The Harvest by Amy Hempel [part one]

The year I began to say vahz instead of vase, a man I barely knew nearly accidentally killed me.

The man was not hurt when the other car hit ours. The man I had known for one week held me in the street in a way that meant I couldn't see my legs. I remember knowing that I shouldn't look, and knowing that I would look if it wasn't that I couldn't.

My blood was on the front of this man's clothes.

He said, "You'll be okay, but this sweater is ruined."

I screamed from the fear of pain. But I did not feel any pain. In the hospital, after injections, I knew there was pain in the room — I just didn't know whose pain it was.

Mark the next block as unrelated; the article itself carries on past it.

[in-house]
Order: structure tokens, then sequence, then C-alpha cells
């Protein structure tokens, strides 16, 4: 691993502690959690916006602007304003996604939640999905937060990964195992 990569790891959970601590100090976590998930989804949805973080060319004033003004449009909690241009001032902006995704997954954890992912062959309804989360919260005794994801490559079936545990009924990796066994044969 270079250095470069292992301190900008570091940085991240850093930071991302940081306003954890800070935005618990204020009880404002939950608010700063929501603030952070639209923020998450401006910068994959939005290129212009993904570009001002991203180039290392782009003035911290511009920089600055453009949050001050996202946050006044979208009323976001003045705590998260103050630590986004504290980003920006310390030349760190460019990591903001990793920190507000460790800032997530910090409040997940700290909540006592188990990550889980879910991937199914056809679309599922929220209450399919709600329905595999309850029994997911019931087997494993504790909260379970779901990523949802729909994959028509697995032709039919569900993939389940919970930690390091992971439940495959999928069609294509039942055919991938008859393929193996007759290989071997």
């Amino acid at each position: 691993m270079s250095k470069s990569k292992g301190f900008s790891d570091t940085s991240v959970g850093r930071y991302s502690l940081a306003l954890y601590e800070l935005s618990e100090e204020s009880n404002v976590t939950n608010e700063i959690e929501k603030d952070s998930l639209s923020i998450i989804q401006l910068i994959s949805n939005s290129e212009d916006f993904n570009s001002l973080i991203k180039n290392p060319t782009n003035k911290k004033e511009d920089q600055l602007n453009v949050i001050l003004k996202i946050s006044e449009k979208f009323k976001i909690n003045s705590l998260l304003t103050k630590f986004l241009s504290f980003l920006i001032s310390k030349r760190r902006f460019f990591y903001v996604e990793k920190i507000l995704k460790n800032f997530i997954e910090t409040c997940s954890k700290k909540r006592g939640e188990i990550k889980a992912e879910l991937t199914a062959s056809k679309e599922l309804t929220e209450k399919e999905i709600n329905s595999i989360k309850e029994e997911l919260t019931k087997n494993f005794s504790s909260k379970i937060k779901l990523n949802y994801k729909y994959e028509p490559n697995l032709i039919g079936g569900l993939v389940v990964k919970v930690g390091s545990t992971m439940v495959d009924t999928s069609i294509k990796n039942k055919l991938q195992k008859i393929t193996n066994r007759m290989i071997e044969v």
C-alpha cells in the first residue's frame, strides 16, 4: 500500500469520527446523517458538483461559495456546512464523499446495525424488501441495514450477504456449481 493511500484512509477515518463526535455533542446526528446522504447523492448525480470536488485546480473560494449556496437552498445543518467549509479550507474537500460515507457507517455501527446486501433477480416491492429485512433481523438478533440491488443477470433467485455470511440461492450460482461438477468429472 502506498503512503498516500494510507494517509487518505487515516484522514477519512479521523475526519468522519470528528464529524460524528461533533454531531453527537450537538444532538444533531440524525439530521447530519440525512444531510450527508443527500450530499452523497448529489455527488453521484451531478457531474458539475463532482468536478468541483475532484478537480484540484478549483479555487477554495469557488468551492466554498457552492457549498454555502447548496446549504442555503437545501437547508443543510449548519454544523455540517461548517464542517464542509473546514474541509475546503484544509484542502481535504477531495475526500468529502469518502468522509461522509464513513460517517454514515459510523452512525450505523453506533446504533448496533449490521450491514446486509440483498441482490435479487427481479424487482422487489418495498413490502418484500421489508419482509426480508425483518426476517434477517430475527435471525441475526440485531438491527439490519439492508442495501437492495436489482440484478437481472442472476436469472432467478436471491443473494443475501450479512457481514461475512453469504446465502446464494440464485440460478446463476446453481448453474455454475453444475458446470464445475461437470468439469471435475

What happened to one of my legs required four hundred stitches, which, when I told it, became five hundred stitches, because nothing is ever quite as bad as it could be.

The five days they didn't know if they could save my leg or not I stretched to ten.
Originally published in The Quarterly, and then in Amy Hempel's short story collection, At the Gates of the Animal Kingdom.

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